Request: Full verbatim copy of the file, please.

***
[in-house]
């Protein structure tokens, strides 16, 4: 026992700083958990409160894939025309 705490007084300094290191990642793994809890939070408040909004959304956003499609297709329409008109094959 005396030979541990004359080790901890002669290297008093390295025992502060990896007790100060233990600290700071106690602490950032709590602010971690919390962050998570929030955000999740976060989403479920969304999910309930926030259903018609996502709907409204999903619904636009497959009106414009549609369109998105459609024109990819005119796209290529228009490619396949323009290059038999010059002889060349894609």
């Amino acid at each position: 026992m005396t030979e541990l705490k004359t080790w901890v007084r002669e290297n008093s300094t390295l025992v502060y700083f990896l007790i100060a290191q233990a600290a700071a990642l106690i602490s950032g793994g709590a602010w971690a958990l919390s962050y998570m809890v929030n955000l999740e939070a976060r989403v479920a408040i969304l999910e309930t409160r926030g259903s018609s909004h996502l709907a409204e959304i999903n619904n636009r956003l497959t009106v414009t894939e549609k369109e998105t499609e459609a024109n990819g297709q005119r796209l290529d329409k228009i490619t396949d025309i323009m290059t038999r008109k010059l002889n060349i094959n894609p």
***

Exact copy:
[in-house]
């Protein structure tokens, strides 16, 4: 026992700083958990409160894939025309 705490007084300094290191990642793994809890939070408040909004959304956003499609297709329409008109094959 005396030979541990004359080790901890002669290297008093390295025992502060990896007790100060233990600290700071106690602490950032709590602010971690919390962050998570929030955000999740976060989403479920969304999910309930926030259903018609996502709907409204999903619904636009497959009106414009549609369109998105459609024109990819005119796209290529228009490619396949323009290059038999010059002889060349894609």
């Amino acid at each position: 026992m005396t030979e541990l705490k004359t080790w901890v007084r002669e290297n008093s300094t390295l025992v502060y700083f990896l007790i100060a290191q233990a600290a700071a990642l106690i602490s950032g793994g709590a602010w971690a958990l919390s962050y998570m809890v929030n955000l999740e939070a976060r989403v479920a408040i969304l999910e309930t409160r926030g259903s018609s909004h996502l709907a409204e959304i999903n619904n636009r956003l497959t009106v414009t894939e549609k369109e998105t499609e459609a024109n990819g297709q005119r796209l290529d329409k228009i490619t396949d025309i323009m290059t038999r008109k010059l002889n060349i094959n894609p």